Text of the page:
After a most challenging year, BARR educators are teaming together to continue prioritizing equity and closing the opportunity gap throughout the country.
The BARR team recently had an opportunity to present at the Carnegie Foundation’s Summit on Improvement in Education about Placing Equity at the Center of the Work: Closing the Opportunity Gaps in BARR Schools. Presenters included BARR’s Founder and Executive Director Angela Jerabek, NSI Associate Director G. Bryan Fleming, Associate Director of Strategic Initiatives Christina Ritter, and Senior Research Scientist Anu Sharma. Check out the event recording!
The presentation was kicked off by Jerabek providing the history of BARR. She explained how the BARR Network impacts more than 180 schools and 100,000 students across the country through two pillars – positive, intentional relationships and the use of real-time data.
“We use a systemic disruption model and we use C.I. (continuous improvement) to address gaps and problems,” Jerabek said. “We are really trying to leverage bringing forward transparency in data so all of the staff can see what the data is and then be able to really leverage those relationships to be able to make sure that we are problem-solving as a team.”
During the engaging session, Sharma shared the positive outcomes proven by BARR’s 20 years of research.
“Here’s how BARR works – it gets results by working with teachers to change their attitudes. They feel increased self-efficacy, they believe they can actually facilitate positive strength-based changes in students, they feel supported by administrators and then they, in turn, change their own behaviors,” Sharma said.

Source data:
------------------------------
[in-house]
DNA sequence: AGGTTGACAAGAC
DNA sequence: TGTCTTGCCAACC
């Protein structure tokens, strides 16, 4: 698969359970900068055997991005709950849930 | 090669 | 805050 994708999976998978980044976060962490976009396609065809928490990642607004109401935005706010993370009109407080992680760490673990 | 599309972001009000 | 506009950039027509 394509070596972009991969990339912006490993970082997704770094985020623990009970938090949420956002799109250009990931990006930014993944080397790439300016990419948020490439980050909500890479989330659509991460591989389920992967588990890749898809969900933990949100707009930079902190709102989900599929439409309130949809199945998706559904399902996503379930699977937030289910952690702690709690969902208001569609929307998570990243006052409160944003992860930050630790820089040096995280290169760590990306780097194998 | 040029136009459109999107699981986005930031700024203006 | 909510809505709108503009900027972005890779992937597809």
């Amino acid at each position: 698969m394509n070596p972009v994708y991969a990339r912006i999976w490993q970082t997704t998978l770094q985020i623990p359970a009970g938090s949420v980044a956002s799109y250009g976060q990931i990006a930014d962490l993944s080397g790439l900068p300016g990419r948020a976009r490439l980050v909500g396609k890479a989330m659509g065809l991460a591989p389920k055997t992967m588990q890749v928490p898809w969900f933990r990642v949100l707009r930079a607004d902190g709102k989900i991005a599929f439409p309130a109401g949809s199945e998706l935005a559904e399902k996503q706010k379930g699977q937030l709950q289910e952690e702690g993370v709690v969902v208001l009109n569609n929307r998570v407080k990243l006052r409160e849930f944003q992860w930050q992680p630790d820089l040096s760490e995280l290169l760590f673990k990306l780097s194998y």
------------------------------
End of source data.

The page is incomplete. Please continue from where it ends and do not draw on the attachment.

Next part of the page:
In order to close the opportunity gaps in schools, Fleming discussed the importance of centering equity in all continuous improvement work. He shared how BARR inspires educators and schools to think differently about systems that perpetuate learning inequities. Fleming highlighted how guided and authentic conversations can be pivotal to centering equity in schools amongst educators and families.
“These intentional conversations….lead to the generation of evidence-based, equitable and inclusive strategies,” Fleming said.
An example shared was how when educators take the time to explain to families how the student information system works, it can lead to equitable decisions. When families understand the advanced courses being offered to them, they are going to be able to make the best course registration choices. Fleming also discussed how one-on-one conversations with educators can be pivotal in the college admission process to ensure families and students are equipped with enough knowledge to make the best decision for them. These are both examples of how when educators take the time to focus on relationships, they can address students’ needs – as both a person and learner.
“At BARR we know that we cannot improve at scale what we cannot measure, and we cannot accelerate improvements unless we are in constant relationship with one another: staff-to-staff, staff-to-student, and student-to-student,” Ritter said.
Ritter discussed how Block and Risk Review meetings are opportunities for educators to discuss each student through a strength-based lens. These meetings give every educator a voice to contribute to the conversation and hold each other accountable to provide the most equitable education at their school.
“The conversation is the relationship,” Ritter emphasized.
By providing coaching, enhancing a structure to engage in intentional conversations, and keeping students’ voices at the center of the conversation, BARR supports schools so each and every student is closer to the opportunity to succeed.